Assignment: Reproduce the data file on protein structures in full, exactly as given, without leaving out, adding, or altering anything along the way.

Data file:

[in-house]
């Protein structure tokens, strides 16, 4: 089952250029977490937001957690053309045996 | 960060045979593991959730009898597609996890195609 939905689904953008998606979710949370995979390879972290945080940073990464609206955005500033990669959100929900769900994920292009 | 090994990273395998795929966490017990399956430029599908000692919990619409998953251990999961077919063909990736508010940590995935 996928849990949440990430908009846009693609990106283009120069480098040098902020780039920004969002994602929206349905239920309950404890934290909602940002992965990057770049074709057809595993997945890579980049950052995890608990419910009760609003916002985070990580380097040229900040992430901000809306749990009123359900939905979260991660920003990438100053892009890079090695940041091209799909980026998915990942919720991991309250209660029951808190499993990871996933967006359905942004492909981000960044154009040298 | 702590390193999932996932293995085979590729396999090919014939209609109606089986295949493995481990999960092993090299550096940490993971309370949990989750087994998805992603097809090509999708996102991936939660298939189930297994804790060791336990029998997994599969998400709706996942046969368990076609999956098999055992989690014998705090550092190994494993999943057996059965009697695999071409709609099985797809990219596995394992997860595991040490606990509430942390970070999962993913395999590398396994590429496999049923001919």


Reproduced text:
[in-house]
């Protein structure tokens, strides 16, 4: 089952250029977490937001957690053309045996 | 960060045979593991959730009898597609996890195609 939905689904953008998606979710949370995979390879972290945080940073990464609206955005500033990669959100929900769900994920292009 | 090994990273395998795929966490017990399956430029599908000692919990619409998953251990999961077919063909990736508010940590995935 996928849990949440990430908009846009693609990106283009120069480098040098902020780039920004969002994602929206349905239920309950404890934290909602940002992965990057770049074709057809595993997945890579980049950052995890608990419910009760609003916002985070990580380097040229900040992430901000809306749990009123359900939905979260991660920003990438100053892009890079090695940041091209799909980026998915990942919720991991309250209660029951808190499993990871996933967006359905942004492909981000960044154009040298 | 702590390193999932996932293995085979590729396999090919014939209609109606089986295949493995481990999960092993090299550096940490993971309370949990989750087994998805992603097809090509999708996102991936939660298939189930297994804790060791336990029998997994599969998400709706996942046969368990076609999956098999055992989690014998705090550092190994494993999943057996059965009697695999071409709609099985797809990219596995394992997860595991040490606990509430942390970070999962993913395999590398396994590429496999049923001919």